On December 15-16, the Global Vipassana Pagoda in Mumbai hosted meetings to mark the 50th anniversary of Vipassana returning to India – with tributes of gratitude to Satya Narayan Goenka (1924-2013), the principal teacher of Vipassana. The powerful ancient practice of inner change he shared for 44 years is changing lives worldwide.


On June 21, 1969, a 45-year-old millionaire Burmese businessman arrived in Kolkata from Myanmar. Earlier at the Mingaladon Airport in Yangon, he had declared to customs officials that he was carrying to India a priceless gem; to startled officialdom expecting a ruby or blue sapphire from Mogok, he smilingly explained that the “gem” was Vipassana, the ancient truth-realization practice preserved in Myanmar and lost to India, the country of its origin, for 2,500 years.

Fifty years later, that “gem” that the industrialist-turned-Vipassana teacher Sayagyi U Goenka brought with him is taught in residential Vipassana courses free of cost to people in more than 100 countries.

“For peace in the world,” he often said, “there has to be first inner peace and harmony within the individual.”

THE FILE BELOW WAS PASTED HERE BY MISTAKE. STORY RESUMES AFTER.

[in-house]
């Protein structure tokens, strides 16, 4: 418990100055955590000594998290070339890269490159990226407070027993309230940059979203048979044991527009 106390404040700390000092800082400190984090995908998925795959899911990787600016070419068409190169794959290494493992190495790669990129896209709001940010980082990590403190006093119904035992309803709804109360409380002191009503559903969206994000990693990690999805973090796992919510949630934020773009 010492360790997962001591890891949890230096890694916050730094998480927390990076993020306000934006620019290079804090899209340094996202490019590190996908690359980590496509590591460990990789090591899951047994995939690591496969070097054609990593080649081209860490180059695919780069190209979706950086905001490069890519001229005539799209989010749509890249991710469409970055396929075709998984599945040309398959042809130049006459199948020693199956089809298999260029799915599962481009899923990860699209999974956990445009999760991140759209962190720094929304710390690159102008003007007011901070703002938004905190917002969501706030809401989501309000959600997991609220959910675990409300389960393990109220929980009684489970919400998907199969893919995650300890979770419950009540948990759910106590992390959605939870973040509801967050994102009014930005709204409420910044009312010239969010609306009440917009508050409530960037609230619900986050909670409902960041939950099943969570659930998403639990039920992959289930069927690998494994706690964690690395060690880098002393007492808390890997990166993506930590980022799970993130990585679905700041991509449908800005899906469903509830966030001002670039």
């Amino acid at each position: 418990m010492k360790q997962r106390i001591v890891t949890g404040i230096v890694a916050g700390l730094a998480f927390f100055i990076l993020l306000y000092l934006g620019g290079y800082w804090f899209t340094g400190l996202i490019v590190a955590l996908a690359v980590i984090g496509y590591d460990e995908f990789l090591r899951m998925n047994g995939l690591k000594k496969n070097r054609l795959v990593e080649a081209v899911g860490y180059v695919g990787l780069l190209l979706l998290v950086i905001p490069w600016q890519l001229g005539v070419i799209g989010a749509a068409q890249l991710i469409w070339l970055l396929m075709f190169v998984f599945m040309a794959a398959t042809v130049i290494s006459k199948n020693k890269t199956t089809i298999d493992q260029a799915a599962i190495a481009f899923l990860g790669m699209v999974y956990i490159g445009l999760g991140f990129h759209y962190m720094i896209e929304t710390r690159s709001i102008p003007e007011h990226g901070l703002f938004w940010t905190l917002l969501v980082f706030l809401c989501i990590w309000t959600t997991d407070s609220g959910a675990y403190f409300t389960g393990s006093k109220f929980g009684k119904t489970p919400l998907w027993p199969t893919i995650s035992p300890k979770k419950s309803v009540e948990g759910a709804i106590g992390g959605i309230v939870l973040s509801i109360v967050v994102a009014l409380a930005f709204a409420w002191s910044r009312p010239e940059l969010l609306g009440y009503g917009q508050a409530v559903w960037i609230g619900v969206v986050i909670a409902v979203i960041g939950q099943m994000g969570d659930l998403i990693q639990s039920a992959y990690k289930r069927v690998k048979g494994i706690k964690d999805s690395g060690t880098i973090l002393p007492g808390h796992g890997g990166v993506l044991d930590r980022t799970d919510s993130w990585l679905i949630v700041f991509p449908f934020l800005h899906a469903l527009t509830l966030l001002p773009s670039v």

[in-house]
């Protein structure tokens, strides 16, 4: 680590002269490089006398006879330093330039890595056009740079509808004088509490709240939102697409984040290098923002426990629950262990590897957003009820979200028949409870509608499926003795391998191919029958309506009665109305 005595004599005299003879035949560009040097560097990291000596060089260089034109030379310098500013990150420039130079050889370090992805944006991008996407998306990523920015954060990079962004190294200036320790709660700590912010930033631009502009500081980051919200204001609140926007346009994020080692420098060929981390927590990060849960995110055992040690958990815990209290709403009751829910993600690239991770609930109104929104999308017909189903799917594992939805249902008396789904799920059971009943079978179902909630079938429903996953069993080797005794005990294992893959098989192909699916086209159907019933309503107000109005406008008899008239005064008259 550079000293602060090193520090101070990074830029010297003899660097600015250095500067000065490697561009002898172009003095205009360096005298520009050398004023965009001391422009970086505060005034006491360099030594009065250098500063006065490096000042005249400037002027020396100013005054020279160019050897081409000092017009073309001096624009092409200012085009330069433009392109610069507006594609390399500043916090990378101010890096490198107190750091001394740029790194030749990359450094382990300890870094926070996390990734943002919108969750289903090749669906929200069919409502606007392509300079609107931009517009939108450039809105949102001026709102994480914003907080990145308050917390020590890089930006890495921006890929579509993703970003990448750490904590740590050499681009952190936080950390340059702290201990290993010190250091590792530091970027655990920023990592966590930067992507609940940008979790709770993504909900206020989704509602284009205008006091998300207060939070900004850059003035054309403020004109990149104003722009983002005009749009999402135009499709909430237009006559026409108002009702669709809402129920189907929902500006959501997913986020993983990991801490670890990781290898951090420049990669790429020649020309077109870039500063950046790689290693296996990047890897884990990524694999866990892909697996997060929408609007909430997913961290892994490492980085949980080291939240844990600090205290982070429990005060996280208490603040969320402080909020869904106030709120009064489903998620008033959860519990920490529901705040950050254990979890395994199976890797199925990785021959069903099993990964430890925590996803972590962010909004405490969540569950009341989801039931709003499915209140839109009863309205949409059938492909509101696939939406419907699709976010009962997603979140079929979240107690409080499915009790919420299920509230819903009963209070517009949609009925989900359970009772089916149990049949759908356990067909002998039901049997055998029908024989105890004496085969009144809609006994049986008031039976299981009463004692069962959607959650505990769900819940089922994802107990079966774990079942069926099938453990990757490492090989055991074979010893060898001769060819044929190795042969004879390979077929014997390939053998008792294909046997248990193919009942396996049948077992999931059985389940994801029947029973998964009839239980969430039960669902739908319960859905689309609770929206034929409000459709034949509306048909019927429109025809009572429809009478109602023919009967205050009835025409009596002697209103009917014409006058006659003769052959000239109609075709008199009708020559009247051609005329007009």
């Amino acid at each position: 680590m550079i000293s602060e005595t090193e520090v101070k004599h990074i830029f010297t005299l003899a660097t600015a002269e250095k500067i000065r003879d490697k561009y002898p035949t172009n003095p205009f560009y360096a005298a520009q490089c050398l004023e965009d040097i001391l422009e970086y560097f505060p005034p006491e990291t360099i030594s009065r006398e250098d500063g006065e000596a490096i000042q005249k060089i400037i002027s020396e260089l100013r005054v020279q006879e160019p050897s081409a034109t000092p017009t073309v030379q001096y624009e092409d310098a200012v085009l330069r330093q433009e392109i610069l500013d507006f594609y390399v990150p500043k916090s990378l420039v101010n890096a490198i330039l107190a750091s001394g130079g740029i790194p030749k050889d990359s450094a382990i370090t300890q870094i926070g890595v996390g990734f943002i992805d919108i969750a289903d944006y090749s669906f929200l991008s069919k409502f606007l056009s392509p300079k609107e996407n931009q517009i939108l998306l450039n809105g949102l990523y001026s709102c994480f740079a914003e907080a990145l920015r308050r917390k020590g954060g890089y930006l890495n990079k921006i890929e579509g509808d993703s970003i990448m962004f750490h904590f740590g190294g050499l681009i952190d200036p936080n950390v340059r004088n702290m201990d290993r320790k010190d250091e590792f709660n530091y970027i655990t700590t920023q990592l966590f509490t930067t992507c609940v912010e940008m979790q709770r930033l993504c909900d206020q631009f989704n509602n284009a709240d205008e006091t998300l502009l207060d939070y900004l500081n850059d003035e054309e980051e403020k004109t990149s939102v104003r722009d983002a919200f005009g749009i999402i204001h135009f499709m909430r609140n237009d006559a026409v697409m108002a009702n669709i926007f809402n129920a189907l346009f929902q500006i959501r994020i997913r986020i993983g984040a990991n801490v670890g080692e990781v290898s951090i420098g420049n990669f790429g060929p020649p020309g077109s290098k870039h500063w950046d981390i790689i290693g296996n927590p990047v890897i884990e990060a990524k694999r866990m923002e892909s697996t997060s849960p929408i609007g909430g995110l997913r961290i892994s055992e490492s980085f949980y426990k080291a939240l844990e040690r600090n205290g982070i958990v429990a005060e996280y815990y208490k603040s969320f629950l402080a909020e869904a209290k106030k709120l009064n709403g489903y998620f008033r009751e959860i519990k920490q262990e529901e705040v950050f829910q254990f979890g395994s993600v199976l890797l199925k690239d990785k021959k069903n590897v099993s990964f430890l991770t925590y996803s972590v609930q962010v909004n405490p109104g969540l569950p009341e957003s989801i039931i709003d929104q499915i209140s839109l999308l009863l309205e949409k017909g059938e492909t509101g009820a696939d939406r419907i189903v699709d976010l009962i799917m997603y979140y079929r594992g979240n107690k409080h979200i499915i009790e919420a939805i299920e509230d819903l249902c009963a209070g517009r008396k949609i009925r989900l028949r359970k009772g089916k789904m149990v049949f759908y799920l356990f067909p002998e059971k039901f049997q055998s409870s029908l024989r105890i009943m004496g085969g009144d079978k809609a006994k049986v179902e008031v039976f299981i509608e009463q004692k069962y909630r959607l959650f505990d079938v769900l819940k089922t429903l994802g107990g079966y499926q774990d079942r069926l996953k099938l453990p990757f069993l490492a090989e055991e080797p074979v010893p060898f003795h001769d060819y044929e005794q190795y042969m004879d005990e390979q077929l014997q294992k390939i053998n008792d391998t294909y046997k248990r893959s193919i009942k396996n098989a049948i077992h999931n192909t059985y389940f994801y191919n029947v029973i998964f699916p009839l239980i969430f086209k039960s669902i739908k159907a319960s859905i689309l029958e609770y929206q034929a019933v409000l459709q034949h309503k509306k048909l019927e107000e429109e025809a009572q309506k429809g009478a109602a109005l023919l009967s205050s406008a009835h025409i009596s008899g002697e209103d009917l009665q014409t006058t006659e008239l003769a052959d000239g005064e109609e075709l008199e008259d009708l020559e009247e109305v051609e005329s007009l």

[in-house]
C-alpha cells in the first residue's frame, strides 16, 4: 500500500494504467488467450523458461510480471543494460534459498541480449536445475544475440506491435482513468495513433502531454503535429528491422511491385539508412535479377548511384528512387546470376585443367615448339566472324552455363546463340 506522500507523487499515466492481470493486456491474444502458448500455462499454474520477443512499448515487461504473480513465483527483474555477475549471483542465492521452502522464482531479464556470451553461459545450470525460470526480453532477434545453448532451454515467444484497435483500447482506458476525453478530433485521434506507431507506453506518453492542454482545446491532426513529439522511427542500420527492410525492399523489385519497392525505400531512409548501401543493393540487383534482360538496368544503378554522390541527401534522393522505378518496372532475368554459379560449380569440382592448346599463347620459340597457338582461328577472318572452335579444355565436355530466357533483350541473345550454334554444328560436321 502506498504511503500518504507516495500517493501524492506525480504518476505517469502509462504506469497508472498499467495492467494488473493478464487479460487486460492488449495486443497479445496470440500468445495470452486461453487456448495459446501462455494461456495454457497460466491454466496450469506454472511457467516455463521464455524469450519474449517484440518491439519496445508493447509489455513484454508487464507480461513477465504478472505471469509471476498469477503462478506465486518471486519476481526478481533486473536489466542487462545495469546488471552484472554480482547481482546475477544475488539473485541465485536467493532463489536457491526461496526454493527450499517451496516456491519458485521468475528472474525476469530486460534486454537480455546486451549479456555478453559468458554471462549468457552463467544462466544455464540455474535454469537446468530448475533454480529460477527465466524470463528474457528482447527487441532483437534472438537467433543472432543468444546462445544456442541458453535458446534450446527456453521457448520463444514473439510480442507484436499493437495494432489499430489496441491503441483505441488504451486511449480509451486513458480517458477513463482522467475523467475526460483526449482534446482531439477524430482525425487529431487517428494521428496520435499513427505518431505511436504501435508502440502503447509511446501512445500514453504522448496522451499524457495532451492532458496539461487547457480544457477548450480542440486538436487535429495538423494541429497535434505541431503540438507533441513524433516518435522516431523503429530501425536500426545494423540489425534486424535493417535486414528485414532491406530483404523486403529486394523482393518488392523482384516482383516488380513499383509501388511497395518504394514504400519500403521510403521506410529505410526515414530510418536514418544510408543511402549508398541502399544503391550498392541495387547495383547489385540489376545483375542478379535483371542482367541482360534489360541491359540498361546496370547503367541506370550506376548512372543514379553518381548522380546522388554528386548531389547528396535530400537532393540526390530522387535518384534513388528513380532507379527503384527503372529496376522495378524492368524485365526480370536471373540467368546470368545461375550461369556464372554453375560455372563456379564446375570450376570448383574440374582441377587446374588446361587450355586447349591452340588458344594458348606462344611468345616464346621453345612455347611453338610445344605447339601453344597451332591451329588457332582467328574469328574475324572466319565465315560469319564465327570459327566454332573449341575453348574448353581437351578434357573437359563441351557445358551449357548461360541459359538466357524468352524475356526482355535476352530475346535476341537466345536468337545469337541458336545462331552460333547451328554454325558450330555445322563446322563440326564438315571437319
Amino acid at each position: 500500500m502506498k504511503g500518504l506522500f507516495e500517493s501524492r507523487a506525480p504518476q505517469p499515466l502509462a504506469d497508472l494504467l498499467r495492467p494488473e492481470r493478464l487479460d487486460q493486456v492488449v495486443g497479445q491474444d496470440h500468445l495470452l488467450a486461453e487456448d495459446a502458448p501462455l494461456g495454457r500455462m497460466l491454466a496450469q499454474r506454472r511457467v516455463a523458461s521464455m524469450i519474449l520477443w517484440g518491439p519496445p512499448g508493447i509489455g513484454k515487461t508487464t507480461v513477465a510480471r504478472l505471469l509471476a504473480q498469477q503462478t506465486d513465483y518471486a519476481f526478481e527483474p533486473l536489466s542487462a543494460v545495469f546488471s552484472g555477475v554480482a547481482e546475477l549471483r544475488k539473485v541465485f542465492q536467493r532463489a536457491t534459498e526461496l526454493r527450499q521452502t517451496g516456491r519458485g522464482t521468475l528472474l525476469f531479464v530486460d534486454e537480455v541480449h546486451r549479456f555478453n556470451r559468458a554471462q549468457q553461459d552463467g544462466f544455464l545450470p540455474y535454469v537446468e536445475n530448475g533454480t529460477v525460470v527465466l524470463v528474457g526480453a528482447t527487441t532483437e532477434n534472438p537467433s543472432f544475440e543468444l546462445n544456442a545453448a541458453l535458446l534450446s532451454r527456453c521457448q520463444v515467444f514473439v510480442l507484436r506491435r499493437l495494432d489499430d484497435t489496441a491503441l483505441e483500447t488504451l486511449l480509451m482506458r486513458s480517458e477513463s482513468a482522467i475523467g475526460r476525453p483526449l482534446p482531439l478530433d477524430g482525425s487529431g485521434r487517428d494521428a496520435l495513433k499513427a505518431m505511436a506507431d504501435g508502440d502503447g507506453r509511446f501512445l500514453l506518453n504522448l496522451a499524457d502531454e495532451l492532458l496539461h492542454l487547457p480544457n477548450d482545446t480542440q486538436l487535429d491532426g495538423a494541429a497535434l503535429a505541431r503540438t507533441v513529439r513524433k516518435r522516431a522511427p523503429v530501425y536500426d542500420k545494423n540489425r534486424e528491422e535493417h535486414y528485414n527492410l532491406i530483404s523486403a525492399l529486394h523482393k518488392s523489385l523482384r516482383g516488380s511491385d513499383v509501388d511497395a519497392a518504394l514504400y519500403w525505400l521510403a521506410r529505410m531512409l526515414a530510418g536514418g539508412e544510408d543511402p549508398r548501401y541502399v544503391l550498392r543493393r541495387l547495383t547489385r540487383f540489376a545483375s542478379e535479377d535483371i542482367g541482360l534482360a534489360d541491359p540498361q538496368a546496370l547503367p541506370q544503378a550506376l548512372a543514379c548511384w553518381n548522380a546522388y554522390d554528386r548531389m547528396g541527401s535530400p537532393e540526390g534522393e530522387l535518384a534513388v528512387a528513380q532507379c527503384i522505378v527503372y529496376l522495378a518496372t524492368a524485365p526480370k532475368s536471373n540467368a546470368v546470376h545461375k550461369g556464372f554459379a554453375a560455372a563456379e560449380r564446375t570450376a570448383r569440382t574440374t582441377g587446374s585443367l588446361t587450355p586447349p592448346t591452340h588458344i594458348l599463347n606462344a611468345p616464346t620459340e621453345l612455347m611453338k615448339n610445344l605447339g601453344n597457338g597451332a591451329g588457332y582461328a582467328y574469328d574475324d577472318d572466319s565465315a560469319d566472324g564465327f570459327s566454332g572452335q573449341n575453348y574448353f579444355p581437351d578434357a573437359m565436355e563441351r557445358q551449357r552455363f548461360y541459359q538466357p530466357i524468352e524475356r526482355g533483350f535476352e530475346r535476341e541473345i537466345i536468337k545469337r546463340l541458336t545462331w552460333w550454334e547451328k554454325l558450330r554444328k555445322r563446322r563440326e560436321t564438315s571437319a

The pattern

“I am not here to convert people from one organized religion to another organized religion – no. I am here to serve toward conversion from misery to happiness, conversion from cruelty to compassion, conversion from bondage to liberation. This is the conversion needed today.” – Sayagyi U Goenka

A pattern and threads of life connect people, places, events in the changing tapestry of our impermanent existence.

So too with the life of Sayagyi U Goenka, Vipassana teacher to the world, from Indian president Ram Nath Kovind, business executives, the late Princess Galyani Vadhana of Thailand, prison reformer Kiran Bedi, and author Yuval Noah Harari to inmates in the Donaldson Correctional Facility in the US state of Alabama.

Sayagyi U Goenka revived in India the Vipassana practice that the Buddha rediscovered and shared as the universal path to experience real happiness. He taught Vipassana using scientific terms like his teacher U Ba Khin, the first accountant general of independent Burma, but unlike his teacher, he avoided using  the word “Buddhism,” the “ism” turning a practical path to experience truths of nature into another sectarian “religion.”

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S N Goenka during his Vipassana tour of the US and Canada, April 20-August 6, 2002.